big ups to these businesses and outlets that supported the book this year!
One of the most challenging parts of running an indie press is you have to assume all the roles. You are not only the author, but also the graphic designer, layout chief, executive editor, marketing manager and, the hardest of all, the public relations team.
I say that, because working PR as in asking people to buy your book is very tough. That sounds odd, because if you thought your book wasn’t worth buying, you wouldn’t sell it to begin with, right? Of course. But, then the other side of the coin is you don’t want to say or post, “Hey, buy my book. It’s great!”
But you have to. Because if you don’t have a dedicated PR team or relentless agent, no one else will. And what I wouldn’t give for a good agent like B.B. Glazier from Frasier, right?
But the bottom line is: You create something. It takes time and energy. Creativity. Years to hone your craft. And production. And therefore you want to be compensated for it. Even if it is only a couple of bucks. There is nothing wrong with that. You don’t go to a furniture store or a restaurant and ask the craftsman or chef, ‘Hey, can I get this for free?’ or ‘Why are you advertising?’ or ‘Why are you running a special?’
For some reason though, it is tough to put it out there when you are an individual artist. I won’t go into the psychological and social details here, but most writers I know are way too shy about doing this.
And as much as I dislike putting on my bowler hat, barking sales orders and putting out a virtual dancing balloon, you have to do it. I’ve been luckier than most in this regard and that I’ve had prior experience with this. I spent over a decade off and on writing and performing music. Back in the early 90s, I was in a band based out of Brevard, N.C. and being that we were all influenced by the punk rockers before us, we believed in touting our group with flyers announcing gigs, asked people to buy our demo tapes while on stage, performed free acoustic gigs to work off community service hours and, overall, in the immortal words of bass guru Mike Watt, “we jam econo.”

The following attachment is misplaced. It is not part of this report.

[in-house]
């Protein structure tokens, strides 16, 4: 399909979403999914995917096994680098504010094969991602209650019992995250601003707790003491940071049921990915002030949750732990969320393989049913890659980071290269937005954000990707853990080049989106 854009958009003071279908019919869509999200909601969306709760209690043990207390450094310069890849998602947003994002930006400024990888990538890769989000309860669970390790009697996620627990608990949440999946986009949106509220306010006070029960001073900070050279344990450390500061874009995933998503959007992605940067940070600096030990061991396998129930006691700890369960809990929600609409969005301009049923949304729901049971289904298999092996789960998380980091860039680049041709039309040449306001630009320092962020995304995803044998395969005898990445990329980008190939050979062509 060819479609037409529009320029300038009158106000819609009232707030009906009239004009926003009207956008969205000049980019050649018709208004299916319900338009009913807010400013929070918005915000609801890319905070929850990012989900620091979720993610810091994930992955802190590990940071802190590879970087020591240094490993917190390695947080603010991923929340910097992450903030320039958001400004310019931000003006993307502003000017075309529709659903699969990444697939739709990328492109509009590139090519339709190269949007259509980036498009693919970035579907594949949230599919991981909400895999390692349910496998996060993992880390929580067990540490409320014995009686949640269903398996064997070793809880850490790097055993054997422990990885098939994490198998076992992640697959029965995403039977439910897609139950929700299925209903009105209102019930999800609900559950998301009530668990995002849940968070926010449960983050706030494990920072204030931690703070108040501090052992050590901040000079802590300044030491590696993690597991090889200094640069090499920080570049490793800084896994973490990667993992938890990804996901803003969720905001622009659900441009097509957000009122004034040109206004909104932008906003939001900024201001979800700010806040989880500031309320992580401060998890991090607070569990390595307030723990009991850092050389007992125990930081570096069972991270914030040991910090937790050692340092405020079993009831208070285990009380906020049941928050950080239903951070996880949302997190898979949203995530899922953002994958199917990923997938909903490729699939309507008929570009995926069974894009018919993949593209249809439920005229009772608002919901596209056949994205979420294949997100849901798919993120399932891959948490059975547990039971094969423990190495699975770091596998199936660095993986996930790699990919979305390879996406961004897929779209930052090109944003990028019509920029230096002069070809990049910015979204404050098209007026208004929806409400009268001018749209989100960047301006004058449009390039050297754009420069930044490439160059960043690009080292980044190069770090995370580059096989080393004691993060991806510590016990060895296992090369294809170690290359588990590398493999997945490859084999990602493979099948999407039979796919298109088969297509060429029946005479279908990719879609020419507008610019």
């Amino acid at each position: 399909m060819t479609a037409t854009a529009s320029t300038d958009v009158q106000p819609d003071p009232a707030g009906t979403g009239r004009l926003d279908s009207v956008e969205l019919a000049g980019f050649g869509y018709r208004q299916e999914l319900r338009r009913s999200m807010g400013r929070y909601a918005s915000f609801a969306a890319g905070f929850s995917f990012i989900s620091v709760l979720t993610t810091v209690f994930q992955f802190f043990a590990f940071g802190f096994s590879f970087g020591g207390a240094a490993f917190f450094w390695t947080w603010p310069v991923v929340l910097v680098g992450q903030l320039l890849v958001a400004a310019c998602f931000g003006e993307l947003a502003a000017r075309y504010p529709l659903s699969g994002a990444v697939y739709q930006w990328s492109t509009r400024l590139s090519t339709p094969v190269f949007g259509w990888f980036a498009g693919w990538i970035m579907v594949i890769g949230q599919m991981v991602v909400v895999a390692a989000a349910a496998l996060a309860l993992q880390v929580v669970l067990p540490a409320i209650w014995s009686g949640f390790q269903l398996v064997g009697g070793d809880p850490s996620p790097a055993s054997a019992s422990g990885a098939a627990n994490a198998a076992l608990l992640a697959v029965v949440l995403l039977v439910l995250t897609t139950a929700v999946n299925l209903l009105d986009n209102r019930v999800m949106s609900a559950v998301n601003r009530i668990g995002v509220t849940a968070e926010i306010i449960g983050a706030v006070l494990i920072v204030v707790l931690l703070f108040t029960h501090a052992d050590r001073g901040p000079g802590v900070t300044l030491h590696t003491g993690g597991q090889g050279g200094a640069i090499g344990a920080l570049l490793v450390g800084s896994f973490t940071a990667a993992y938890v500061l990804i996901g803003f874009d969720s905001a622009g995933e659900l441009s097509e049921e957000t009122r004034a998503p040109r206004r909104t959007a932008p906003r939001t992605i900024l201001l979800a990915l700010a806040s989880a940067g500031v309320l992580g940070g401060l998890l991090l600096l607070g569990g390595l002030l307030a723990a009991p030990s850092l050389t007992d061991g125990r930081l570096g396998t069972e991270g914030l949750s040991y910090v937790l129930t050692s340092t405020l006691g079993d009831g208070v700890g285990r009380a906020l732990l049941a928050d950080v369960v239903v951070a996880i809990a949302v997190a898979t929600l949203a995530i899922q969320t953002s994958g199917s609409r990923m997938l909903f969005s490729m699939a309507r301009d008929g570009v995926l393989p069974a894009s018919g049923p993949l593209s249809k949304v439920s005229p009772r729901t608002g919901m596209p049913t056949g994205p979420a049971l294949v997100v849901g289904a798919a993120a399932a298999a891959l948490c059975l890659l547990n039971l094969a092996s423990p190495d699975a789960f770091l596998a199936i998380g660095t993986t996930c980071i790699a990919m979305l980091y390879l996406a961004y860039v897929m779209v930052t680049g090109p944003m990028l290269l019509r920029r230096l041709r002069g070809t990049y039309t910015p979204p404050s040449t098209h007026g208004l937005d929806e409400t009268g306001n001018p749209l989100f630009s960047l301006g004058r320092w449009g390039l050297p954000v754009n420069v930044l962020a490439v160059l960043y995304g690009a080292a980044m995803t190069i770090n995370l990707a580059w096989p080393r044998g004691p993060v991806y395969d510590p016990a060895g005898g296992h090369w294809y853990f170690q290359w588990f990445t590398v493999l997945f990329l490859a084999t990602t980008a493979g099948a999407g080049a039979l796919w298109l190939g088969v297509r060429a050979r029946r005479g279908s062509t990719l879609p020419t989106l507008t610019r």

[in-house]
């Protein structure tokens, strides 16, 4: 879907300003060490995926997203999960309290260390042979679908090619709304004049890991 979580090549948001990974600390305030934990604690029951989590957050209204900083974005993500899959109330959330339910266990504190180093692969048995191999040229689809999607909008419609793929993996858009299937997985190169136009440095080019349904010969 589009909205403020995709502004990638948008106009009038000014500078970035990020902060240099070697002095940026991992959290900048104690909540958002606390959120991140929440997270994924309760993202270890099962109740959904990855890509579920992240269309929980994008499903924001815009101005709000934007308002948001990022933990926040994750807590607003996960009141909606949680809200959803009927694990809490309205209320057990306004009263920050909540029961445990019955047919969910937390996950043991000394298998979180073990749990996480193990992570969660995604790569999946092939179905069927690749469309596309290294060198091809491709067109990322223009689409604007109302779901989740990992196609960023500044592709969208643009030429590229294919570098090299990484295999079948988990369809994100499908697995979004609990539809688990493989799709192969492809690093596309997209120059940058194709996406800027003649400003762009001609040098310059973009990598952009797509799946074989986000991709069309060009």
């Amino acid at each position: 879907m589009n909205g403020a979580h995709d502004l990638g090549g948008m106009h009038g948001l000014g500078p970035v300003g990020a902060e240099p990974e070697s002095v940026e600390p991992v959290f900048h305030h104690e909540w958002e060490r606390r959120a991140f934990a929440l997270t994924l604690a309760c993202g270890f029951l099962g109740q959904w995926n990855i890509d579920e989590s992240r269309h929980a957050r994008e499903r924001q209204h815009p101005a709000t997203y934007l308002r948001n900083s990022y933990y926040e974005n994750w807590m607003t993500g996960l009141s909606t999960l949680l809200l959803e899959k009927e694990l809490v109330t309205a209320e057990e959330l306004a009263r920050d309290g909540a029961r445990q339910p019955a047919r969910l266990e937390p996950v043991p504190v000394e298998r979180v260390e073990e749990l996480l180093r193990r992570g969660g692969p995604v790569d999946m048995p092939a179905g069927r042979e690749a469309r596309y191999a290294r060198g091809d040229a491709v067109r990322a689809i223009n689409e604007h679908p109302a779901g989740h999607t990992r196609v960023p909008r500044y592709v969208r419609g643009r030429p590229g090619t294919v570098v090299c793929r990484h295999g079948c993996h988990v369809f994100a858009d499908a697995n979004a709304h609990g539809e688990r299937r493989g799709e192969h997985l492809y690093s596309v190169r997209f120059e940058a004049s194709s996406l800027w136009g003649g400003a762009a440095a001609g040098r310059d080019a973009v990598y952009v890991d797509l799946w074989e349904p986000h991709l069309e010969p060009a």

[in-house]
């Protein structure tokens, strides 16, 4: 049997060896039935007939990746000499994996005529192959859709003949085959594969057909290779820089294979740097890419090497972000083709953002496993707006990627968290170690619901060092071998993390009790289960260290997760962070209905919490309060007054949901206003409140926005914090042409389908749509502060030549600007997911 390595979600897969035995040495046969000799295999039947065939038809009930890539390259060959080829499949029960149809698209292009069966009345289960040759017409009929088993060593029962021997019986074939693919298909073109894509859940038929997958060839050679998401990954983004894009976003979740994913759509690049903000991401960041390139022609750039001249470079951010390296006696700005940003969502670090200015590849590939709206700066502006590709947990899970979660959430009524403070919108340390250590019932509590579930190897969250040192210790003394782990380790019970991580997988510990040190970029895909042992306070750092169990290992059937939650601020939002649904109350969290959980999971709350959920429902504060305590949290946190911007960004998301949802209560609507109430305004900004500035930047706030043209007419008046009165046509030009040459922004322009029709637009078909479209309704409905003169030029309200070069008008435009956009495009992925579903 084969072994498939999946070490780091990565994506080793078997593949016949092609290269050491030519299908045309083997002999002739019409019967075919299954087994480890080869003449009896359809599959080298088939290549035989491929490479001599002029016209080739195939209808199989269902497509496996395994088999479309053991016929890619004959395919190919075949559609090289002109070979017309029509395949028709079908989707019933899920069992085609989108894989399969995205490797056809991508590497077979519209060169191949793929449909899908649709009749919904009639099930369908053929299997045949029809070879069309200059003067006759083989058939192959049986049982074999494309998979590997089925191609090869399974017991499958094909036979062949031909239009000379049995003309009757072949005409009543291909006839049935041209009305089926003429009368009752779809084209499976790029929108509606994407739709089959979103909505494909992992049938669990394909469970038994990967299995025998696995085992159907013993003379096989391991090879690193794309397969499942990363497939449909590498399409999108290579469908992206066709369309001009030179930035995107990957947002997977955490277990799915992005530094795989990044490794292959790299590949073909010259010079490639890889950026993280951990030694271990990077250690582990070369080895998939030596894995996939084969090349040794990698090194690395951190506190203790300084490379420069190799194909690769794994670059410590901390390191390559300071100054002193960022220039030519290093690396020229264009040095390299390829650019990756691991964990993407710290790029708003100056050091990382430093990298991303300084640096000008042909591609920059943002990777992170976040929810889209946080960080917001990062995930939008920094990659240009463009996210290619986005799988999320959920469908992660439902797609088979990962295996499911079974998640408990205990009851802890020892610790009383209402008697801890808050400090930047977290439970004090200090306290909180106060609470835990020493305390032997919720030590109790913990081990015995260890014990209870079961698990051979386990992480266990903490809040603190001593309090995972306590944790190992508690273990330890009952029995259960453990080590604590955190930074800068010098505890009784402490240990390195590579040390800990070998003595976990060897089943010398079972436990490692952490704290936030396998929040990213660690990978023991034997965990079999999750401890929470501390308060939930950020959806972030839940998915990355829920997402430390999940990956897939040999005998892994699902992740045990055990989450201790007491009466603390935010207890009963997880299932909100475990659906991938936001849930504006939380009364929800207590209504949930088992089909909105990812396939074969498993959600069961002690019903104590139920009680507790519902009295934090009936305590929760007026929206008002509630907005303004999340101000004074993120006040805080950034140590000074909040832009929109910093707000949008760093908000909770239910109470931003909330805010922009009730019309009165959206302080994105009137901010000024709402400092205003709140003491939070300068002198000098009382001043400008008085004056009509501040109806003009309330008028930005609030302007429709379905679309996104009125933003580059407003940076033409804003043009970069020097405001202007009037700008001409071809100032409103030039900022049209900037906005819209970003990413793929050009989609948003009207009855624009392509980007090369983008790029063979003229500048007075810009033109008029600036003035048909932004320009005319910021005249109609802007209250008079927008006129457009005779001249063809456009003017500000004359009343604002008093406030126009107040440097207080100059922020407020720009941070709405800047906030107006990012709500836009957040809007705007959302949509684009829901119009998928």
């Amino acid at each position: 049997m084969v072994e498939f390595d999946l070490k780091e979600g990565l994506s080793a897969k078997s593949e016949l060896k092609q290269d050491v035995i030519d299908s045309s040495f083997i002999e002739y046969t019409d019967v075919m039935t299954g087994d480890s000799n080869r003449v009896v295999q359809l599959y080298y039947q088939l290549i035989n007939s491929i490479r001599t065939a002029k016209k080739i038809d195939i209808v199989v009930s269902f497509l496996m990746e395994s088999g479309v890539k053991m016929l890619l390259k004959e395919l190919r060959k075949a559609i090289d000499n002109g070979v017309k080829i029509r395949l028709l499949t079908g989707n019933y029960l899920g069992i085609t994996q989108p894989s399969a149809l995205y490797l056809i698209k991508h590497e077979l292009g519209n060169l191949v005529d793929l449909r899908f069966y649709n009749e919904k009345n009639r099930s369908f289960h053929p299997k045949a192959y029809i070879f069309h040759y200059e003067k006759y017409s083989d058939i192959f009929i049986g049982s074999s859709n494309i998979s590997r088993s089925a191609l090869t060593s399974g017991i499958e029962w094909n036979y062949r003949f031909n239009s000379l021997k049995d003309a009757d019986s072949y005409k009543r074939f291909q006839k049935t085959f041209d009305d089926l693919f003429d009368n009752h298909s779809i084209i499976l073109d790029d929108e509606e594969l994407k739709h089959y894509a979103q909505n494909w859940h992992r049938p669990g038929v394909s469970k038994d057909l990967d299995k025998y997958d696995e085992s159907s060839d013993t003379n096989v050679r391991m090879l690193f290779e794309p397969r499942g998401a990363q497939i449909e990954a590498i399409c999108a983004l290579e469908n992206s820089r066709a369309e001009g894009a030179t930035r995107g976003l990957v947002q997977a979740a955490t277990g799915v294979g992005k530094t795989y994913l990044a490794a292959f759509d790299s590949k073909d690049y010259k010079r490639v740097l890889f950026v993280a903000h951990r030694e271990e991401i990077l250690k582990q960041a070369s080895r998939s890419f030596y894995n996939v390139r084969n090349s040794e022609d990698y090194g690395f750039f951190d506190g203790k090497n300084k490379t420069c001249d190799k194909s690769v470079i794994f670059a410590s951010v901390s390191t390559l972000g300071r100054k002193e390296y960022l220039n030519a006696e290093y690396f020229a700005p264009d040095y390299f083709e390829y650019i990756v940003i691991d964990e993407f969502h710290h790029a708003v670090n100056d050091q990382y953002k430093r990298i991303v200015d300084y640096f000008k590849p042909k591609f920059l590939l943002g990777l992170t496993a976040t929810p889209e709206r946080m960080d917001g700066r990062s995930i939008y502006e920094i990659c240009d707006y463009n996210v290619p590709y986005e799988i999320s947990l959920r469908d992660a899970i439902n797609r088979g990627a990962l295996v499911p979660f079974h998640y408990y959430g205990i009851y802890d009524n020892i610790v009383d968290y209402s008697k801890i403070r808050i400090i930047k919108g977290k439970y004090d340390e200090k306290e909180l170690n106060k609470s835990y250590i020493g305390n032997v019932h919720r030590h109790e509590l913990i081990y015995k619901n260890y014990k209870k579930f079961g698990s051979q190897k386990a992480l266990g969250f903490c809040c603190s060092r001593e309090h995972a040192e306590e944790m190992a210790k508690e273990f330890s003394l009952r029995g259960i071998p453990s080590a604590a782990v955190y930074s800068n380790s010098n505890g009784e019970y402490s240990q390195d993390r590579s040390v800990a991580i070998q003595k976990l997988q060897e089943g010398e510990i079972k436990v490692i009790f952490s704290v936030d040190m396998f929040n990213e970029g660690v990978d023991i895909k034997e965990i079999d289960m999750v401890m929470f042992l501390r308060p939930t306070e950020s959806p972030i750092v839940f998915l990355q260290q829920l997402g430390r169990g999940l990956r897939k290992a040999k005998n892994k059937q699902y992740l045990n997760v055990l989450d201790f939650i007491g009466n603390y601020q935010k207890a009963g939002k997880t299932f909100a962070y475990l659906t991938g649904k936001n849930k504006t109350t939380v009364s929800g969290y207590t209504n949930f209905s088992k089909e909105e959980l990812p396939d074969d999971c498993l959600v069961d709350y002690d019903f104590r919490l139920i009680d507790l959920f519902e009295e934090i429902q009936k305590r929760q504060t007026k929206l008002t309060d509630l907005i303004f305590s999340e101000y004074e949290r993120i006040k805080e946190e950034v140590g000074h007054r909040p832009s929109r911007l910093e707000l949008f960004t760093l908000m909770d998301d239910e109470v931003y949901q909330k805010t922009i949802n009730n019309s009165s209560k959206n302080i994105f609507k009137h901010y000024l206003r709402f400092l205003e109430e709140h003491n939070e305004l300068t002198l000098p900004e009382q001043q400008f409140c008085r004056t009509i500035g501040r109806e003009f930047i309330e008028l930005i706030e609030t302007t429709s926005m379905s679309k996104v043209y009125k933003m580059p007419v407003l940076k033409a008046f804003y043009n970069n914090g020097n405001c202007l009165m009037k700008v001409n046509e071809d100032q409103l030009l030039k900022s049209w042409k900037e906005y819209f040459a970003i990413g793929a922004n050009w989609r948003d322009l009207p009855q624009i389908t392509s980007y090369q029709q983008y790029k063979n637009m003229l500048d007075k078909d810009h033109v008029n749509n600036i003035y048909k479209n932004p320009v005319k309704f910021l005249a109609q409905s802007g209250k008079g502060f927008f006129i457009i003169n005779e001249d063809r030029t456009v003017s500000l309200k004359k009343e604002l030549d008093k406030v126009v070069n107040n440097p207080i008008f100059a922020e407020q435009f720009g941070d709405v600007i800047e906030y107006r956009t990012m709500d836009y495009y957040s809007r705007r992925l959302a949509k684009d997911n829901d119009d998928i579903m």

The phrase was Watt’s slogan for his band The Minutemen in their early days when they built a following on low-cost record production, inexpensive touring and a real DIY attitude.
We jam econo.
We do it ourselves.
Don’t want to sign us to a major deal, okay we’ll do it on our own.
We’ll sell merchandise out of our van.
We still hold down day jobs and book the most inexpensive studio time.
All just to make it happen.
We jam econo.
That phrase has re-entered my vocabulary and consciousness the last year since Alexandria Rising was published in October 2016. After a serious bicycle accident which has still left chronic pain in one hand, I decided to quit waiting on the replies from ivory towered agents. So I founded my own press and published independently. Oh yes, I’ve spent money on advertising and promotions. But, as I’ve said above, I’ve also done every other job in relation to book publishing. I published econo.
And, it’s been a good year. The average book sells less than 250 copies a year and roughly 1 million books were published last year.. Alexandria Rising is on trend to cross the 1,000 mark by the end of October. Alexandria Rising has also been bought in seven countries, three continents and over 30 states. (I am trying to get an e-book to Antarctica by the end of the year by the way as I pen this.) The sequel dropped in August and the third and perhaps final book is slated to drop in less than six months. And I’ve been featured on several blogs, newspapers, podcasts and reviews. I’ve had book signings hosted by super local businesses that believe in supporting local art and culture. I’ve given readings at businesses that feel the same way.
And most of all, I’ve had wonderful friends and readers who’ve spread the word. And I am very, very grateful to everyone. Having the encouragement from real people means the world to me.
And your enthusiasm gave me the fuel to keep going even after dealing with degrading comments from snobby critics, pretentious academics and many farcical “arts organizations” who refuse to even glance at indie authors books.
So, I’ve relearned it’s okay to be your own PR man.
You got to do, what you got to do.
We jam econo.
I publish econo.
And it works. If the product is good, the people will come.
Thanks so much for coming.
Best, Mark Wallace Maguire